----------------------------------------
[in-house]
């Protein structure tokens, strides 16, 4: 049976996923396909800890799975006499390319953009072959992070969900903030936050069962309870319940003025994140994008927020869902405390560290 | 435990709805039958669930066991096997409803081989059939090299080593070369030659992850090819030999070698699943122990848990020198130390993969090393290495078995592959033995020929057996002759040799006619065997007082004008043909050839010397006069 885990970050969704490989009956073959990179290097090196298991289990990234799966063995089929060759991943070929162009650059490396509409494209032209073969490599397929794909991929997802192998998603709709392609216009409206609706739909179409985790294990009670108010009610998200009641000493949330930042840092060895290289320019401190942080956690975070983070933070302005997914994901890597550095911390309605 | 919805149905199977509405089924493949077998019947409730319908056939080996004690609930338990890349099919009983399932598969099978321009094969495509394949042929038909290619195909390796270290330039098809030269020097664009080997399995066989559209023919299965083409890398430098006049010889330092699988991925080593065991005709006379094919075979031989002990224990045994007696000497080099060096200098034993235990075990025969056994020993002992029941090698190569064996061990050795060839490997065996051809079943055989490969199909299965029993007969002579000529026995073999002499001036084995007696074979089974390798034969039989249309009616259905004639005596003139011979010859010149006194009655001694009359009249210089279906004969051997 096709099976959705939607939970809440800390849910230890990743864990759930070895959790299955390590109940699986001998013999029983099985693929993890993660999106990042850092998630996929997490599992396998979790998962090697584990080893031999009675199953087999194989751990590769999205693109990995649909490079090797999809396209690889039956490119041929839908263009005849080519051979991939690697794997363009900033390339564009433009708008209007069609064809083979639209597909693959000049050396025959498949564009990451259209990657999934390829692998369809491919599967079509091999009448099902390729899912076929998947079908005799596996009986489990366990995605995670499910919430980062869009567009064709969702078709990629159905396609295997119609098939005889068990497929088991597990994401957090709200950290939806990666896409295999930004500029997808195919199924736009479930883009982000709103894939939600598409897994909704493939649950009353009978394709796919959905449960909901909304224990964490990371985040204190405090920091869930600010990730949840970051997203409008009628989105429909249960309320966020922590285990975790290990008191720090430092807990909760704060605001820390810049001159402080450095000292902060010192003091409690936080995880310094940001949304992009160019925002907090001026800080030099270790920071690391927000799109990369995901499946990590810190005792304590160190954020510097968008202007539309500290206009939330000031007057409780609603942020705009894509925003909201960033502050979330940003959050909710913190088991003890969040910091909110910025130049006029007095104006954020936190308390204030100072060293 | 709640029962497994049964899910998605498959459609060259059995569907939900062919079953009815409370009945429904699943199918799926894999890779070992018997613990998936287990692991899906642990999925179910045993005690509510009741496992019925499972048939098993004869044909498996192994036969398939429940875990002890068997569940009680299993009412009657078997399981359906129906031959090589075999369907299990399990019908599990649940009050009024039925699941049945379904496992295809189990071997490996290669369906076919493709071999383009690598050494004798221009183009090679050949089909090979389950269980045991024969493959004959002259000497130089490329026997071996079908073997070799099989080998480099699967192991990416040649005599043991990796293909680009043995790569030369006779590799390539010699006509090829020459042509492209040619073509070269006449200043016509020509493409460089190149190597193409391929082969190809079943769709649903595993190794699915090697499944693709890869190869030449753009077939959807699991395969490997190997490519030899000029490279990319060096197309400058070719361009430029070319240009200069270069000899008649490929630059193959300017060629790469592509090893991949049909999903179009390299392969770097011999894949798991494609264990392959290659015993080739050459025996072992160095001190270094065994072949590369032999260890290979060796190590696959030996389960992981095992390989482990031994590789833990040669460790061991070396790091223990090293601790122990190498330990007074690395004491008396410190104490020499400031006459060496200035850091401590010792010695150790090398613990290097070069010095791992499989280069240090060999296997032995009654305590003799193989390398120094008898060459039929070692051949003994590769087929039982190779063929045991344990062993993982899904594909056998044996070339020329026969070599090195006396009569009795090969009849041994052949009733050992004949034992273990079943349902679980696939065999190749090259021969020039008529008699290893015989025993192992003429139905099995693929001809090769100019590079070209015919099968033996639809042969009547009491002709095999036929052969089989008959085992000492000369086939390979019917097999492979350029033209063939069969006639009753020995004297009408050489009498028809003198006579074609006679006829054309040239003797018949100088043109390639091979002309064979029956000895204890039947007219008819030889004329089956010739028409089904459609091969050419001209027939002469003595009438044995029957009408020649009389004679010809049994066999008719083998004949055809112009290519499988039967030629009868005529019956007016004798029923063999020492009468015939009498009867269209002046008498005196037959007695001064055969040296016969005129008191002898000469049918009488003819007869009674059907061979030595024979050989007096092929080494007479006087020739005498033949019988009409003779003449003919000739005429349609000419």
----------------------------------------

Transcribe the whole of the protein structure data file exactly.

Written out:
[in-house]
């Protein structure tokens, strides 16, 4: 049976996923396909800890799975006499390319953009072959992070969900903030936050069962309870319940003025994140994008927020869902405390560290 | 435990709805039958669930066991096997409803081989059939090299080593070369030659992850090819030999070698699943122990848990020198130390993969090393290495078995592959033995020929057996002759040799006619065997007082004008043909050839010397006069 885990970050969704490989009956073959990179290097090196298991289990990234799966063995089929060759991943070929162009650059490396509409494209032209073969490599397929794909991929997802192998998603709709392609216009409206609706739909179409985790294990009670108010009610998200009641000493949330930042840092060895290289320019401190942080956690975070983070933070302005997914994901890597550095911390309605 | 919805149905199977509405089924493949077998019947409730319908056939080996004690609930338990890349099919009983399932598969099978321009094969495509394949042929038909290619195909390796270290330039098809030269020097664009080997399995066989559209023919299965083409890398430098006049010889330092699988991925080593065991005709006379094919075979031989002990224990045994007696000497080099060096200098034993235990075990025969056994020993002992029941090698190569064996061990050795060839490997065996051809079943055989490969199909299965029993007969002579000529026995073999002499001036084995007696074979089974390798034969039989249309009616259905004639005596003139011979010859010149006194009655001694009359009249210089279906004969051997 096709099976959705939607939970809440800390849910230890990743864990759930070895959790299955390590109940699986001998013999029983099985693929993890993660999106990042850092998630996929997490599992396998979790998962090697584990080893031999009675199953087999194989751990590769999205693109990995649909490079090797999809396209690889039956490119041929839908263009005849080519051979991939690697794997363009900033390339564009433009708008209007069609064809083979639209597909693959000049050396025959498949564009990451259209990657999934390829692998369809491919599967079509091999009448099902390729899912076929998947079908005799596996009986489990366990995605995670499910919430980062869009567009064709969702078709990629159905396609295997119609098939005889068990497929088991597990994401957090709200950290939806990666896409295999930004500029997808195919199924736009479930883009982000709103894939939600598409897994909704493939649950009353009978394709796919959905449960909901909304224990964490990371985040204190405090920091869930600010990730949840970051997203409008009628989105429909249960309320966020922590285990975790290990008191720090430092807990909760704060605001820390810049001159402080450095000292902060010192003091409690936080995880310094940001949304992009160019925002907090001026800080030099270790920071690391927000799109990369995901499946990590810190005792304590160190954020510097968008202007539309500290206009939330000031007057409780609603942020705009894509925003909201960033502050979330940003959050909710913190088991003890969040910091909110910025130049006029007095104006954020936190308390204030100072060293 | 709640029962497994049964899910998605498959459609060259059995569907939900062919079953009815409370009945429904699943199918799926894999890779070992018997613990998936287990692991899906642990999925179910045993005690509510009741496992019925499972048939098993004869044909498996192994036969398939429940875990002890068997569940009680299993009412009657078997399981359906129906031959090589075999369907299990399990019908599990649940009050009024039925699941049945379904496992295809189990071997490996290669369906076919493709071999383009690598050494004798221009183009090679050949089909090979389950269980045991024969493959004959002259000497130089490329026997071996079908073997070799099989080998480099699967192991990416040649005599043991990796293909680009043995790569030369006779590799390539010699006509090829020459042509492209040619073509070269006449200043016509020509493409460089190149190597193409391929082969190809079943769709649903595993190794699915090697499944693709890869190869030449753009077939959807699991395969490997190997490519030899000029490279990319060096197309400058070719361009430029070319240009200069270069000899008649490929630059193959300017060629790469592509090893991949049909999903179009390299392969770097011999894949798991494609264990392959290659015993080739050459025996072992160095001190270094065994072949590369032999260890290979060796190590696959030996389960992981095992390989482990031994590789833990040669460790061991070396790091223990090293601790122990190498330990007074690395004491008396410190104490020499400031006459060496200035850091401590010792010695150790090398613990290097070069010095791992499989280069240090060999296997032995009654305590003799193989390398120094008898060459039929070692051949003994590769087929039982190779063929045991344990062993993982899904594909056998044996070339020329026969070599090195006396009569009795090969009849041994052949009733050992004949034992273990079943349902679980696939065999190749090259021969020039008529008699290893015989025993192992003429139905099995693929001809090769100019590079070209015919099968033996639809042969009547009491002709095999036929052969089989008959085992000492000369086939390979019917097999492979350029033209063939069969006639009753020995004297009408050489009498028809003198006579074609006679006829054309040239003797018949100088043109390639091979002309064979029956000895204890039947007219008819030889004329089956010739028409089904459609091969050419001209027939002469003595009438044995029957009408020649009389004679010809049994066999008719083998004949055809112009290519499988039967030629009868005529019956007016004798029923063999020492009468015939009498009867269209002046008498005196037959007695001064055969040296016969005129008191002898000469049918009488003819007869009674059907061979030595024979050989007096092929080494007479006087020739005498033949019988009409003779003449003919000739005429349609000419």